January 30, 2020
The following quote is attributed to Sally Choe, Ph.D., director of the Office of Generic Drugs in the FDA’s Center for Drug Evaluation and Research:
“Today, the U.S. Food and Drug Administration is making critical updates to our policy for prioritizing the review of abbreviated new drug applications (ANDAs) to advance the public health, efficiently allocate limited agency resources and ensure fairness to applicants, which reflects the FDA’s longstanding practice to prioritize the review of ANDAs that would have the greatest potential impact on public health, if approved.
“Under the previous prioritization policy, roughly half of all ANDA submissions were designated as priority submissions, including many products that could not be marketed for several years as a result of blocking patents or exclusivities.
“This practice strained the agency’s limited resources and did not support the agency’s goal of ensuring that ANDAs for those drugs with the greatest potential impact on public health are prioritized.
“The changes being announced today will allow the FDA to focus its priority review resources on those submissions that are most likely to have a meaningful impact on generic drug access, potentially lowering costs by expediting the availability of safe, high-quality, effective generic medicines in areas of the market with limited competition.”
- The Manual of Policies and Procedures (MAPP) 5240.3, Prioritization of the Review of Original ANDAs, Amendments, and Supplements (“Prioritization MAPP”) describes how the FDA prioritizes the review of ANDAs, amendments and supplements. The FDA may grant an ANDA submission a shorter goal date or an expedited review, as defined in the Prioritization MAPP, if the ANDA meets a public health priority identified in the MAPP, known as a prioritization factor.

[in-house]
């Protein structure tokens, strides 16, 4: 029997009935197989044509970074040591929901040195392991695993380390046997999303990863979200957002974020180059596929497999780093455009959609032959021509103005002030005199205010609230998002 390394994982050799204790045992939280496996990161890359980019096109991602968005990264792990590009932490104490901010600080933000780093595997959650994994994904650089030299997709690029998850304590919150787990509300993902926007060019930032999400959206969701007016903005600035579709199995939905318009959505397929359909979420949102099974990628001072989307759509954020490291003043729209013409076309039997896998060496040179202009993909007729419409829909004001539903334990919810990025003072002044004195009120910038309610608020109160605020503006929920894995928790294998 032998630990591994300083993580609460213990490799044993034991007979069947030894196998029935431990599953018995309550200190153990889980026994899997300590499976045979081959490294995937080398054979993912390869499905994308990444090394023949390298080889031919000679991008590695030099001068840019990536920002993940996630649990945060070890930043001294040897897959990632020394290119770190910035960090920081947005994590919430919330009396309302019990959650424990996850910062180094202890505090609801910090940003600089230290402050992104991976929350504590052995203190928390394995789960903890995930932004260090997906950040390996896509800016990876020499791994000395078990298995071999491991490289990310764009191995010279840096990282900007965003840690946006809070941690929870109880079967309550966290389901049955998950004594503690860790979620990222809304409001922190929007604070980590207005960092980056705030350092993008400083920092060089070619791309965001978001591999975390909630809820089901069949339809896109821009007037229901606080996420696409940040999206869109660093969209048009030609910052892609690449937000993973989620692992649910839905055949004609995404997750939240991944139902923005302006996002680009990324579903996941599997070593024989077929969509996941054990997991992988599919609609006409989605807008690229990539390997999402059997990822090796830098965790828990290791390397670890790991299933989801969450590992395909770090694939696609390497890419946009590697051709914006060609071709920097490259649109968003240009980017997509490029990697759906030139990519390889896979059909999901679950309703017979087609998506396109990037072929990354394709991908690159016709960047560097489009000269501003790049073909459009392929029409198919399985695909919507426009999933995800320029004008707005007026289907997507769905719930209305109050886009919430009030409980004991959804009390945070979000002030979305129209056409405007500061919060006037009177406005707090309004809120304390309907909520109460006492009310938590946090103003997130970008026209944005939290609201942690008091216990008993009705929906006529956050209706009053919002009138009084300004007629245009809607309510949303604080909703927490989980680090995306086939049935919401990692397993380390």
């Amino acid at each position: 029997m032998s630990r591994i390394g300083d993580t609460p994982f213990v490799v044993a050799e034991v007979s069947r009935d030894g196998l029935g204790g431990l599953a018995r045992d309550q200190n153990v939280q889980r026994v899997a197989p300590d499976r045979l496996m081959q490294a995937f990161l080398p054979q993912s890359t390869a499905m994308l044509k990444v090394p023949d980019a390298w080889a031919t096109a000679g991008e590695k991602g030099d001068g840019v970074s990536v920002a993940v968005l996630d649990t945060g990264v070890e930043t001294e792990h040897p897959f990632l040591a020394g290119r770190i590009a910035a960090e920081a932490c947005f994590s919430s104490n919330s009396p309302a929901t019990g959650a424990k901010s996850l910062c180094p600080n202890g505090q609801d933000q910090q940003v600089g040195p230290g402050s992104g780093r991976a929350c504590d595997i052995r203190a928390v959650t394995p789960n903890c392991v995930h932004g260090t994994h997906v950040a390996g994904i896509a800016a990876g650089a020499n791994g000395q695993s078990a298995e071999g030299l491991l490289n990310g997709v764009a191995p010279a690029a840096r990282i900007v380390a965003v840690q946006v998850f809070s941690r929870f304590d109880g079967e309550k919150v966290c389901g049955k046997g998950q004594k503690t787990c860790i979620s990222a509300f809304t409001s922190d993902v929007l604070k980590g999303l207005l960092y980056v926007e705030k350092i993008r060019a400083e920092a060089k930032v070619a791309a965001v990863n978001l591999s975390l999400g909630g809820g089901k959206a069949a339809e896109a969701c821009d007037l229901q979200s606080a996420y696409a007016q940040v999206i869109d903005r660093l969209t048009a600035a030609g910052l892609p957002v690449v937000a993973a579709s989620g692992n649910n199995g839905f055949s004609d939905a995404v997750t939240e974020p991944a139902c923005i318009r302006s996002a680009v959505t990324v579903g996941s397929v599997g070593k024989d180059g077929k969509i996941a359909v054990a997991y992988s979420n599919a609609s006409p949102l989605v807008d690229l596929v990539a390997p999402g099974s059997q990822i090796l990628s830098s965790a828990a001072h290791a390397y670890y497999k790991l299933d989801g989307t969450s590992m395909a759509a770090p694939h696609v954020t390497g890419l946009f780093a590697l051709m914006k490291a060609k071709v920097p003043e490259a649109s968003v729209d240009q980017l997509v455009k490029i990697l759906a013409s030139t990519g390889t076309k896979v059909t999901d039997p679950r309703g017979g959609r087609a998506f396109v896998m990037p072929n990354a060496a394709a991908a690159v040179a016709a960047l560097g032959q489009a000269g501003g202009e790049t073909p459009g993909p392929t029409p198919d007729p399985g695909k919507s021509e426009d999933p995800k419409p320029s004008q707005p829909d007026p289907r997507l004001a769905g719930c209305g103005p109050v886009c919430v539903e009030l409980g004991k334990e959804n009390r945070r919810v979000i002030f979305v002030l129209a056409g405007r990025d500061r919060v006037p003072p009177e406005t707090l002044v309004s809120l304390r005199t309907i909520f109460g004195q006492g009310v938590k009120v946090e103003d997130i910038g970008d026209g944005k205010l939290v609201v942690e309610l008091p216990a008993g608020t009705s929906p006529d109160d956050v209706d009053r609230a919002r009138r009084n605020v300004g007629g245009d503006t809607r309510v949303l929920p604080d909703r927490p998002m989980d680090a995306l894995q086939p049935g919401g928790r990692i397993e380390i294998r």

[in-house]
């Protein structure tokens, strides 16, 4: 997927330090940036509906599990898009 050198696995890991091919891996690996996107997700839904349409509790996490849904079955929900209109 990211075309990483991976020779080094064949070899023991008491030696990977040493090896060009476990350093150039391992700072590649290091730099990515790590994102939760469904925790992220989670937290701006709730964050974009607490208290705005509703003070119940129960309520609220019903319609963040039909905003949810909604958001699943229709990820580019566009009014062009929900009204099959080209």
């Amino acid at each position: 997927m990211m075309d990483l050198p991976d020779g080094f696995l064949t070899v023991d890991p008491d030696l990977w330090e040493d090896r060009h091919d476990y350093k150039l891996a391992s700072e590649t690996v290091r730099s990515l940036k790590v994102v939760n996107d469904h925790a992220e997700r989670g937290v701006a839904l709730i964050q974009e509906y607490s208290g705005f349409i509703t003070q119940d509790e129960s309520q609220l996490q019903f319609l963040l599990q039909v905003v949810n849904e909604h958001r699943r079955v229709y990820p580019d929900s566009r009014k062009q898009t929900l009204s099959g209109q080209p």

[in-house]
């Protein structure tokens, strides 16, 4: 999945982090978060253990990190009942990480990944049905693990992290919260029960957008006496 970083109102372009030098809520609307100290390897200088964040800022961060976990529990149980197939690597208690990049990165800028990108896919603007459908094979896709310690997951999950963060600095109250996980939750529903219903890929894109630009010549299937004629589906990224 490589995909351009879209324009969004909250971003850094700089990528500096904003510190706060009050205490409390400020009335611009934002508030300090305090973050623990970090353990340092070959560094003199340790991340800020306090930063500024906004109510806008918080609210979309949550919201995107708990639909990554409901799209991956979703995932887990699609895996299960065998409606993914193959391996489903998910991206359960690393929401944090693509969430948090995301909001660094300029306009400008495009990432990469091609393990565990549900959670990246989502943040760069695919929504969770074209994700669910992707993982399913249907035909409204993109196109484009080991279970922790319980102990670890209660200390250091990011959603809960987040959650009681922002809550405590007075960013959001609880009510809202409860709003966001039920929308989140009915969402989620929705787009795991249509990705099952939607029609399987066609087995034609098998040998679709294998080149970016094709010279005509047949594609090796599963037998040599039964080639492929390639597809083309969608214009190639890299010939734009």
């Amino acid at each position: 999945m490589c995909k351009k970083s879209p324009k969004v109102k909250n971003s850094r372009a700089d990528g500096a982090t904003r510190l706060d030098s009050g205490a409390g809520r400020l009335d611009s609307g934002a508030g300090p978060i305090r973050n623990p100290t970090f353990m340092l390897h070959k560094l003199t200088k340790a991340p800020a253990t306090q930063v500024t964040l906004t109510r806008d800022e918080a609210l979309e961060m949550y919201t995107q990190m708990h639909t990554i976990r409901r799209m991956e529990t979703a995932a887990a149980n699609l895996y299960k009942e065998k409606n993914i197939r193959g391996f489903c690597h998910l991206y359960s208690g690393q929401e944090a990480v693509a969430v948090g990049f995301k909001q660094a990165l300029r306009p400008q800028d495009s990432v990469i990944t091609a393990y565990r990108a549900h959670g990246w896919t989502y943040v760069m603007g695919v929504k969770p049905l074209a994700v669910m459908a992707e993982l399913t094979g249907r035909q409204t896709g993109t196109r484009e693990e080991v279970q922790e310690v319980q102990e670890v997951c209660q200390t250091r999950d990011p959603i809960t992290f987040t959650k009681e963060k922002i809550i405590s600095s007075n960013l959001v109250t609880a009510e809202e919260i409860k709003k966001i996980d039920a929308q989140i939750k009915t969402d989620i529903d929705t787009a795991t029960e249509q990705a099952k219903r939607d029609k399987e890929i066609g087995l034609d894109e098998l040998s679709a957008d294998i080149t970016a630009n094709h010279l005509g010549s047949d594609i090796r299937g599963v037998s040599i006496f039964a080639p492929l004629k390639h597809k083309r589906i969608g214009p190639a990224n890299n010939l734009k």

- Today’s revision updates the MAPP’s prioritization factors and procedures, including changes to how the agency will prioritize submissions in the absence of an explicit request for priority review, modifications to the prioritization factors under which the agency will prioritize supplements, and clarifications and modifications to factors under which the agency will prioritize original ANDAs, including changes to the factors regarding submissions from “first filers” and other applications with a paragraph IV patent certification, which is a generic applicant’s assertion that the brand-name product’s patents listed in the Orange Book are invalid, unenforceable or will not be infringed by the proposed generic product.
- Under the previous version of the MAPP, the FDA prioritized submissions from first filers and from applicants with paragraph IV certifications, even though the applicants’ drugs would not be able to come to market for years due to a patent, 30-month stay, or exclusivity blocking final approval. This practice strained the agency’s limited resources and did not have a meaningful impact on generic drug access. This MAPP revision will allow the FDA to focus its limited priority review resources on submissions that are more likely to lead to approval of a product that will be marketed and made available to consumers, meaningfully impacting generic drug access.
- This MAPP only applies to ANDAs and is separate from the FDA’s priority review program for New Drug Applications.
- Manual of Policies and Procedures 5240.3, Prioritization of the Review of Original ANDAs, Amendments, and Supplements
- CDER Statement on updates to MAPP 5240.3, Prioritization of the Review of Original ANDAs, Amendments, and Supplements
- Webinar describing the latest revisions to the Prioritization MAPP
- FDA Infographic: Exclusivity and Generic Drugs
- Drug Competition Action Plan
The FDA, an agency within the U.S. Department of Health and Human Services, protects the public health by assuring the safety, effectiveness, and security of human and veterinary drugs, vaccines and other biological products for human use, and medical devices. The agency also is responsible for the safety and security of our nation’s food supply, cosmetics, dietary supplements, products that give off electronic radiation, and for regulating tobacco products.